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Discussion Starter · #1 ·
See http://www.dcguncase.com/blog/ and follow as they add more info.

(Click on the Asking the D.C. Circuit link)

Note Added:

If I read this filing of Parker, et al. against D.C. correctly, it looks like the attorneys for D.C. v. Parker are now asking the Circuit Court of Appeals to drop the (unconstitutional) gun ban that was left in place while D.C. filed to SCOTUS. So this filing is at the Court of Appeals level. D.C. fibbed (prevaricated, lied) when they said they were going to ask for cert AND bring up the ban itself. D.C. only referred in their SCOTUS filing about the ban as a small footnote. That is, D.C. was full of sheisenpfeffer when they ignored the effective ban of rifles and shotguns because they had to be stored locked or apart, hence NON-functional. Basically, they have tried to hoodwink SCOTUS, BIG MISTAKE! So, really, the ban left in place for now covered ALL the firearms, including the terribly dangerous handgun. The remedy they are asking for it to dump the continued firearm ban forthwith (fast as hell, or faster). A lot shorter than their version, but keeps the spirit intact.
 

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You got it!!!! They are asking the DC Circuit Court to lift the stay of the order which the DCCC had put in place pending D.C.'s filing the petition with the SC.

D.C. and any one connected with this fiasco on the D.C. side is looking very stupid. Kinda like a certain Georgia probate judge who tried to pull the same thing with the US District Court of Apeals for the Northern District of Georgia. And got her nose bloodied by the Judge.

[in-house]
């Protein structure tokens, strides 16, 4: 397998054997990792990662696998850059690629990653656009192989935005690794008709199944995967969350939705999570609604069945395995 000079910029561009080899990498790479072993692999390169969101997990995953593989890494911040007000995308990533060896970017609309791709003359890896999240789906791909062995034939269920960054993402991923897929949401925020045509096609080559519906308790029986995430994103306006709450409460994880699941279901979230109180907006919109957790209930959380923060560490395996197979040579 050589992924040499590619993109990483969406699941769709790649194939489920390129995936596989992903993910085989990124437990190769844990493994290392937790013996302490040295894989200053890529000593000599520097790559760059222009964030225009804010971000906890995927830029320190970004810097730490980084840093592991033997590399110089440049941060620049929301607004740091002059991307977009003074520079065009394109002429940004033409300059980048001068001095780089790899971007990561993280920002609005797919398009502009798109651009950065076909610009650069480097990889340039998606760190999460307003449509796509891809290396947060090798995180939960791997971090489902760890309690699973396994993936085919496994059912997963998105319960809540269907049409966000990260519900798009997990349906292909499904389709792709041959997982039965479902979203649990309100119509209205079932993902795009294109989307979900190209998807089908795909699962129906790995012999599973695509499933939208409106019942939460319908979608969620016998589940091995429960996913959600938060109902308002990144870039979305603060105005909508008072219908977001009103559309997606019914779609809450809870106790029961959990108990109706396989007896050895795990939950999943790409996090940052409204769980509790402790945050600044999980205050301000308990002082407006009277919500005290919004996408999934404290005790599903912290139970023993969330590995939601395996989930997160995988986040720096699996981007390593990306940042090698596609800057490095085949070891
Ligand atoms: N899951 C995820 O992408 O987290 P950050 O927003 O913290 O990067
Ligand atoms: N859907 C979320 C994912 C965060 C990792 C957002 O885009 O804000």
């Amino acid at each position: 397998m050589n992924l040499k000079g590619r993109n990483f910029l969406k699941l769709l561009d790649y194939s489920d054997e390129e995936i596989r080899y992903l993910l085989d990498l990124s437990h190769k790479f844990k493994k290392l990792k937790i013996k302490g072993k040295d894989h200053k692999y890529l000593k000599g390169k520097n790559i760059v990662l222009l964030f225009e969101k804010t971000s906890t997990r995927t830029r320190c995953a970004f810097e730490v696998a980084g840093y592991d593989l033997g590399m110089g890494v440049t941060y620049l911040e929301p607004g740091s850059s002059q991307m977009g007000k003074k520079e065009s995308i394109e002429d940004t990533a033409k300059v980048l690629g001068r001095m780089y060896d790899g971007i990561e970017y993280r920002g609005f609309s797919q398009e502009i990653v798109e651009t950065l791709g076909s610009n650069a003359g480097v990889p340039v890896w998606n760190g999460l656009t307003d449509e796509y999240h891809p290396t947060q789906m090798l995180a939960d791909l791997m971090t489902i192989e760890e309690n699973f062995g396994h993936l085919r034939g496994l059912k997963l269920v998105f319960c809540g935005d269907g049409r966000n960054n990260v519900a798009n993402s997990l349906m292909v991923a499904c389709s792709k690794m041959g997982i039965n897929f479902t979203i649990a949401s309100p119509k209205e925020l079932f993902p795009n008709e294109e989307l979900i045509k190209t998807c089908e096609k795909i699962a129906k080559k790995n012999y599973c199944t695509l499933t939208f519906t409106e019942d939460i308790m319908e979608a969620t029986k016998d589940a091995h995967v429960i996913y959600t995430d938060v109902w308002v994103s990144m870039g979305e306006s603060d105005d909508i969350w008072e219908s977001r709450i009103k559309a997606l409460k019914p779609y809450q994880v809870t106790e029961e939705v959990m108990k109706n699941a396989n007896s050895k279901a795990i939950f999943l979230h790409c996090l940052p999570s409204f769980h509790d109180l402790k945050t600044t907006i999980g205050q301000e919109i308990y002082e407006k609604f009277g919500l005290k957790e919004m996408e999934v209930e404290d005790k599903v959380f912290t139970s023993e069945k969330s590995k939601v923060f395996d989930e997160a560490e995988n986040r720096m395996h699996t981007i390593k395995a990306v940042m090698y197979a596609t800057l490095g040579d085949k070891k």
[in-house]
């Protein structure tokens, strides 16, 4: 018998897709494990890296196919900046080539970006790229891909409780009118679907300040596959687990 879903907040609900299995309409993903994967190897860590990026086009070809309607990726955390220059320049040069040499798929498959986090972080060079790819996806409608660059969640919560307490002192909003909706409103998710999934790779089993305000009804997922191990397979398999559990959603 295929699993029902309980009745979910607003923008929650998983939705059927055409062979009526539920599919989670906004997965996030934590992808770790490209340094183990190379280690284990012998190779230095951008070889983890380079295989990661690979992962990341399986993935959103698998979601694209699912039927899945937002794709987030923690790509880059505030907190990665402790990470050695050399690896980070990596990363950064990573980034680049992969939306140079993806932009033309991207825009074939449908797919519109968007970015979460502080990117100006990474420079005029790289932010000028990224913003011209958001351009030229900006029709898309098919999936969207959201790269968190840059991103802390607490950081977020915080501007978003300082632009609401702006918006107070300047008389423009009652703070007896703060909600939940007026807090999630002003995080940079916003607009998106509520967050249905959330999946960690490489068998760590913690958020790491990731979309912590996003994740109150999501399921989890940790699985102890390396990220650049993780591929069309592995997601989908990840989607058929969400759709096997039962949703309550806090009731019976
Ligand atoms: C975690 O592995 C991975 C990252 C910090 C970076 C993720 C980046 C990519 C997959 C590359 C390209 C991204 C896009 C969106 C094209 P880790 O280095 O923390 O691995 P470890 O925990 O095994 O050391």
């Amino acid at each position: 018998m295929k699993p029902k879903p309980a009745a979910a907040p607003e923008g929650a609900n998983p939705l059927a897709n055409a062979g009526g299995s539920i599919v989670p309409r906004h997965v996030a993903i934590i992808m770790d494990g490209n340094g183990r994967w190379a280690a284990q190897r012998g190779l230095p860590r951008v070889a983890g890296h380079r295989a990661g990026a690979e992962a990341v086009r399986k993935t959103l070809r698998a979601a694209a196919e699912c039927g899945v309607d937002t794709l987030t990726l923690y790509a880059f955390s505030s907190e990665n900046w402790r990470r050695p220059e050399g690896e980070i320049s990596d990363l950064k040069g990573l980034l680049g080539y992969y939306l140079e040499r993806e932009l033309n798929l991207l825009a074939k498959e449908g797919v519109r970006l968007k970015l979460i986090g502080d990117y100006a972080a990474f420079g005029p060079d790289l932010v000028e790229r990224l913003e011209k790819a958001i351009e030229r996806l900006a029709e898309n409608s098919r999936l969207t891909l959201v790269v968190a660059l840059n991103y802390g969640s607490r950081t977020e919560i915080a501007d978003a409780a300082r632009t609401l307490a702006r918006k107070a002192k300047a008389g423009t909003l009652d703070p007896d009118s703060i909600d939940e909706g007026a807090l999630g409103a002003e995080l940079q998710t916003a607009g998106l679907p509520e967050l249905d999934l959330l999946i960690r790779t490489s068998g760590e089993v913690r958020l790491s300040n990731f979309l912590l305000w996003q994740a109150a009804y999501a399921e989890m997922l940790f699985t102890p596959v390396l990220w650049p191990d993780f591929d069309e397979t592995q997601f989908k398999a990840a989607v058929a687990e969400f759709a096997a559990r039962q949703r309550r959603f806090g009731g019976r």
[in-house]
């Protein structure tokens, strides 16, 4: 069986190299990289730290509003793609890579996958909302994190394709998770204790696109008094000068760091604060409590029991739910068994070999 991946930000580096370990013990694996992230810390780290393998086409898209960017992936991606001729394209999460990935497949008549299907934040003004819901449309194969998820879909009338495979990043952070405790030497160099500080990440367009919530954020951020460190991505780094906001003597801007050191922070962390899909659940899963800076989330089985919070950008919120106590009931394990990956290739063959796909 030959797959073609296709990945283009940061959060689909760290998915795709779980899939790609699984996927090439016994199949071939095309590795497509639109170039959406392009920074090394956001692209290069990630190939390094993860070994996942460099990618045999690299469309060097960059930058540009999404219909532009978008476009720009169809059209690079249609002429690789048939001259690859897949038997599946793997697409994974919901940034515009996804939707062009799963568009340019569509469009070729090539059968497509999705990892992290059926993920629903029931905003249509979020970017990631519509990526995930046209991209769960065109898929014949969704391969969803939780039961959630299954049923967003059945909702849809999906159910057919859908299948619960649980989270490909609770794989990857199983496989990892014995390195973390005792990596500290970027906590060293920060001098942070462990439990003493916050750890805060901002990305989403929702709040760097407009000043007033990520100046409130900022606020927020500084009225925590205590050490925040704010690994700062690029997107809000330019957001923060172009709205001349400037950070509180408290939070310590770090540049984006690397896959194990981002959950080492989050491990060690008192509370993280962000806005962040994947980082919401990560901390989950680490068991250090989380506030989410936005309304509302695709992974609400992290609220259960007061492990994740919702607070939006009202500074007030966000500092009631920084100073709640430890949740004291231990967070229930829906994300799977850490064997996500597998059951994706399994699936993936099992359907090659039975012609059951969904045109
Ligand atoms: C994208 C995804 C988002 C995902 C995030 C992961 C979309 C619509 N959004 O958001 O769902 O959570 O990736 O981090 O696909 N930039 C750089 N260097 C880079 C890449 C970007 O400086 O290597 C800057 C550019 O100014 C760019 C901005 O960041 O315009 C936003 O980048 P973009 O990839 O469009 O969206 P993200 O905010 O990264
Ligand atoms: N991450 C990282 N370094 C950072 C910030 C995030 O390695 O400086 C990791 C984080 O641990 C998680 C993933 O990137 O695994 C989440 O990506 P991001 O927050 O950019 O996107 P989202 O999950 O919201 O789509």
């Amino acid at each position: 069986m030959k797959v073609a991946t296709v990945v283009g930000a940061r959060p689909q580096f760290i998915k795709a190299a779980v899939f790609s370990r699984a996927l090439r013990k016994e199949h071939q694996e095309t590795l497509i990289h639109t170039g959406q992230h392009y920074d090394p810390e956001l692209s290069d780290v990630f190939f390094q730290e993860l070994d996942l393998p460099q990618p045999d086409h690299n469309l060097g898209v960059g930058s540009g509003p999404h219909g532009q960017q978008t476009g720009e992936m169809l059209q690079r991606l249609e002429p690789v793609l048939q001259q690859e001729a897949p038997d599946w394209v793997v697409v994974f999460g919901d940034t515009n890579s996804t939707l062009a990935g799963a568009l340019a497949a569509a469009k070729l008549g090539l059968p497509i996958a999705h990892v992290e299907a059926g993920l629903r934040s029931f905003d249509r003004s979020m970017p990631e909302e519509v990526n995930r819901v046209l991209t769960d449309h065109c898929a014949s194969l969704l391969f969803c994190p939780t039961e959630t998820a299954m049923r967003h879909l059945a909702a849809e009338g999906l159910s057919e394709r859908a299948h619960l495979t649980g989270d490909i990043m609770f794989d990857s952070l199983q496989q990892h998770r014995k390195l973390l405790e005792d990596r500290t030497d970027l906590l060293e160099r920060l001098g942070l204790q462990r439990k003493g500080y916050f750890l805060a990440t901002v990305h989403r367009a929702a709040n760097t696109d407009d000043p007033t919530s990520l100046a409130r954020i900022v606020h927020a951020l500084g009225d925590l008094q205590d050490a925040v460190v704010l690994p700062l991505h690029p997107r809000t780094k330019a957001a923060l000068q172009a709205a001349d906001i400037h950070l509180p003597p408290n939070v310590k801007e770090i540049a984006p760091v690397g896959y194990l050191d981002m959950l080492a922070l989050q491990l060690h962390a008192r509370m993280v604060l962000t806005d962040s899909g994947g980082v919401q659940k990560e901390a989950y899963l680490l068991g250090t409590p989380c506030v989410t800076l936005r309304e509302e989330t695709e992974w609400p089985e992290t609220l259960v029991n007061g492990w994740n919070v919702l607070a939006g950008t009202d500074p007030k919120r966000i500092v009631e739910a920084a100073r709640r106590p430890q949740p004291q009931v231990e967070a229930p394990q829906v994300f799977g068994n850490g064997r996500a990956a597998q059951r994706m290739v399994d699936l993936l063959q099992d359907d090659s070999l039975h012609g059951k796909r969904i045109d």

And if both us non-legal beagles can see it..... :rotfl2: :popcorn: :rotfl2:
 

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Here is the Appeals Court decision DC forgot/decided not to contest.
Finally, there is the District’s requirement under D.C. Code § 7-2507.02 that a registered firearm be kept “unloaded and disassembled or bound by trigger lock or similar device, unless such firearm is kept at [a] place of business, or while being used for lawful recreational purposes within the District of Columbia.†This provision bars Heller from lawfully using a handgun for self protection in the home because the statute allows only for use of a firearm during recreational activities. As appellants accurately point out, § 7-2507.02 would reduce a pistol to a useless hunk of “metal and springs.†Heller does not appear to challenge the requirement that a gun ordinarily be kept unloaded or even that a trigger lock be attached under some circumstances. He simply contends that he is entitled to the possession of a “functional†firearm to be employed in case of a threat to life or limb. The District responds that, notwithstanding the broad language of the Code, a judge would likely give the statute a narrowing construction when confronted with a self-defense justification. That might be so, but judicial lenity cannot make up for the unreasonable restriction of a constitutional right. Section 7-2507.02, like the bar on carrying a pistol within the home, amounts to a complete prohibition on the lawful use of handguns for self-defense. As such, we hold it unconstitutional.
Parker v. District of Columbia, No. 04-7041, (DC.App. 2007), http://pacer.cadc.uscourts.gov/docs/com ... -7041a.pdf
pg.57-58
 

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Malum Prohibitum said:
I am more and more impressed with Alan Gura with each document I read.